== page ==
There’s always money in lemonade stands.

That’s among the lessons for the more than 20,000 young entrepreneurs who are expected to participate in the sixth annual Lemonade Day Louisiana, a free statewide initiative to introduce children to entrepreneurship by running their own small business: a lemonade stand.

Set for April 30, Lemonade Day Louisiana participants are given a free backpack with detailed workbooks that include marketing tips and advice for getting started.

The aim is to teach the budding capitalists to spend a little, save a little and share a little by encouraging them to donate some of their earnings to charity. After covering costs, they’re encouraged to open a savings account.

On Wednesday, local business leaders, including John Georges, CEO of Georges Enterprises and the owner of The Advocate, kicked off Lemonade Day 2016 in Louisiana, an event slated to take place in nearly two-dozen states.

Georges and Todd Graves, founder and CEO of Raising Cane’s Chicken Fingers in Baton Rouge, introduced the national program to Louisiana in 2010.

Joining Georges at Wednesday’s New Orleans kickoff event at the Junior Achievement of Greater New Orleans offices was Louisiana shipbuilding magnate Donald “Boysie” Bollinger; New Orleans Saints Hall of Famer Tyrone Hughes; and Ashton Ryan Jr., president and CEO of First NBC Bank. Cheerleaders from the Saints and Pelicans also were on hand, as well as Sir Saint and his friend Gumbo the Dog.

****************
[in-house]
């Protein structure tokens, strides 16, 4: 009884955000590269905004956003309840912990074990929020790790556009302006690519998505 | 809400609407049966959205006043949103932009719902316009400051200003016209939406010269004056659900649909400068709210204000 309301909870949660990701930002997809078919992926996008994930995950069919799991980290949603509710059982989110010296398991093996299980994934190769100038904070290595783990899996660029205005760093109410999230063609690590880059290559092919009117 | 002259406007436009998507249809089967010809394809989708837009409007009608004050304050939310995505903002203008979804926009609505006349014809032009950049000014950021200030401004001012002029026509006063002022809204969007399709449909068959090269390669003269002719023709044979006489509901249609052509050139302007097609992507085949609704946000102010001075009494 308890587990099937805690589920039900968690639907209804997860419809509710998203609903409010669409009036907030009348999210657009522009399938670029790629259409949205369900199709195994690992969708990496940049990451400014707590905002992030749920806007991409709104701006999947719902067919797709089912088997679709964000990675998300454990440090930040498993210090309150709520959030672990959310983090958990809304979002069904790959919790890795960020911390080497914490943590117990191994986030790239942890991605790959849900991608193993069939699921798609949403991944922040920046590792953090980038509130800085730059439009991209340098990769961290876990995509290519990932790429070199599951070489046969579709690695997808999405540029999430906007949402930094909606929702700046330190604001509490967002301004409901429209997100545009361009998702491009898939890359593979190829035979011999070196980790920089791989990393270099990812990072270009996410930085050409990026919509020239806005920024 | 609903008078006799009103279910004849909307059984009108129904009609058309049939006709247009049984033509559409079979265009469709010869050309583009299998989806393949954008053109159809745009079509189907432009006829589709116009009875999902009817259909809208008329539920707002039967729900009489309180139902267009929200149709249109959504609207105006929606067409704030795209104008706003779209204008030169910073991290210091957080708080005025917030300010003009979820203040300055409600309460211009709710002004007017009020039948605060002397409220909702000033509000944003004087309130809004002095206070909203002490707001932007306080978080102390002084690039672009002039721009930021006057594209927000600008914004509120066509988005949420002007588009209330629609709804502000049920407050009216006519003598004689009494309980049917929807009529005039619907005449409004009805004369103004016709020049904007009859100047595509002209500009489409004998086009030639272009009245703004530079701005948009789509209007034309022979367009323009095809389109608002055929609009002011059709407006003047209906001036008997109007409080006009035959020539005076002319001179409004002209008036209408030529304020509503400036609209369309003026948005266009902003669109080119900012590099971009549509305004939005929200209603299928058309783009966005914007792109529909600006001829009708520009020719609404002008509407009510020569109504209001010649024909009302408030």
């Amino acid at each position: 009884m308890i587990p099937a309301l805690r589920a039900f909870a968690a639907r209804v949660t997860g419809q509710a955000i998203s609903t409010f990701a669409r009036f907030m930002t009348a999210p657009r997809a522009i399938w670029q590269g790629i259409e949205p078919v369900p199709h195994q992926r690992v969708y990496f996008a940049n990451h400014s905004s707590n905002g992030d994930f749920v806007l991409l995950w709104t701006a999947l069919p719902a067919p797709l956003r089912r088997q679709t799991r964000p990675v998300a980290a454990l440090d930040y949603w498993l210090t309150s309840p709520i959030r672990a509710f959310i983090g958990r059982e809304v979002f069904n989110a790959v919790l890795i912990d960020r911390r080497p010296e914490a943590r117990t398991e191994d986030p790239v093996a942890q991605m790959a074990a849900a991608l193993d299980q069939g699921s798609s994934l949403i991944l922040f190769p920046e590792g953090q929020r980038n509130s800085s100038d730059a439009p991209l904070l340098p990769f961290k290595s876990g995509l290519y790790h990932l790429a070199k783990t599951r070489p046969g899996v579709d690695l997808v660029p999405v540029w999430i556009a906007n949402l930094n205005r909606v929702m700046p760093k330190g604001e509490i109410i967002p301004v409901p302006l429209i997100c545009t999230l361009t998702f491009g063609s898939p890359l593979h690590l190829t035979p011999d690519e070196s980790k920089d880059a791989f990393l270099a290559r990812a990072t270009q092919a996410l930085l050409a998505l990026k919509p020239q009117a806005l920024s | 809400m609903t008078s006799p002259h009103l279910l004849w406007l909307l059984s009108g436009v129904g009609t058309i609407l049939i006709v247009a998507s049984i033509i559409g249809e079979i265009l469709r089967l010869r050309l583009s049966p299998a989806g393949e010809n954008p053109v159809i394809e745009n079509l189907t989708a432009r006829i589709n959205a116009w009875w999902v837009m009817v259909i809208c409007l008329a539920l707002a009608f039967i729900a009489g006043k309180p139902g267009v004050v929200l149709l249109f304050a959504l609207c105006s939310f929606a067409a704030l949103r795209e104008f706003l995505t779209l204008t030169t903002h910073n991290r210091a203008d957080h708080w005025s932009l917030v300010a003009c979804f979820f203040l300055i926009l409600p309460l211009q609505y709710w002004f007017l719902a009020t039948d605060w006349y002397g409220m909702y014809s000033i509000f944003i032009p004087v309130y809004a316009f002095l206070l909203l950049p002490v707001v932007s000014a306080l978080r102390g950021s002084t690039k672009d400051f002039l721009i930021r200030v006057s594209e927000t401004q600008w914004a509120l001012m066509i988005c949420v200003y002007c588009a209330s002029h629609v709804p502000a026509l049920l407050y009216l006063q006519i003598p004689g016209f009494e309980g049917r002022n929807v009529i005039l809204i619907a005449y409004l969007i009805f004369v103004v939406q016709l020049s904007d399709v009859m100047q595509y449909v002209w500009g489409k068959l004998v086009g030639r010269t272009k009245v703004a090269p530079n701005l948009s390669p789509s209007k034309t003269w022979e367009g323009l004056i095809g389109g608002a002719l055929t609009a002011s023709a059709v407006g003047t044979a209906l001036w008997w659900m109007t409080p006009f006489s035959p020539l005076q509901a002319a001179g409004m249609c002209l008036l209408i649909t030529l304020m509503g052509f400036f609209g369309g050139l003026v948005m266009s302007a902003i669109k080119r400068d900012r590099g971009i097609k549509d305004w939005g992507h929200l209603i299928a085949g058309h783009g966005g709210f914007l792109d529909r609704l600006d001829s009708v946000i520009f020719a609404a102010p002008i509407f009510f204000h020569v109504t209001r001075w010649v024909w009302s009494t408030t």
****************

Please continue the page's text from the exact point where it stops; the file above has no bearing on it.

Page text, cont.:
“When John brought this to Louisiana, I thought this was one of the most fantastic things that we could do for our future because we’re teaching children how to be entrepreneurs,” Bollinger said. Bollinger described the program’s focus as being on “the three major components that are necessary, I think, to be a good, respected entrepreneur.”

Having support from business leaders like Bollinger is “a tribute to how much the business community cares about the entire community,” Georges said. “To see this all come together here today is another example of how great of a community we live in.”

Hughes, the former St. Augustine High School star, said Lemonade Day will have a lasting impact on its participants because “they learn to give back to the community by donating back some of their proceeds.”

“That’s one of the biggest things,” he said, “because we have to take care of ourselves, and we have to take care of each other.”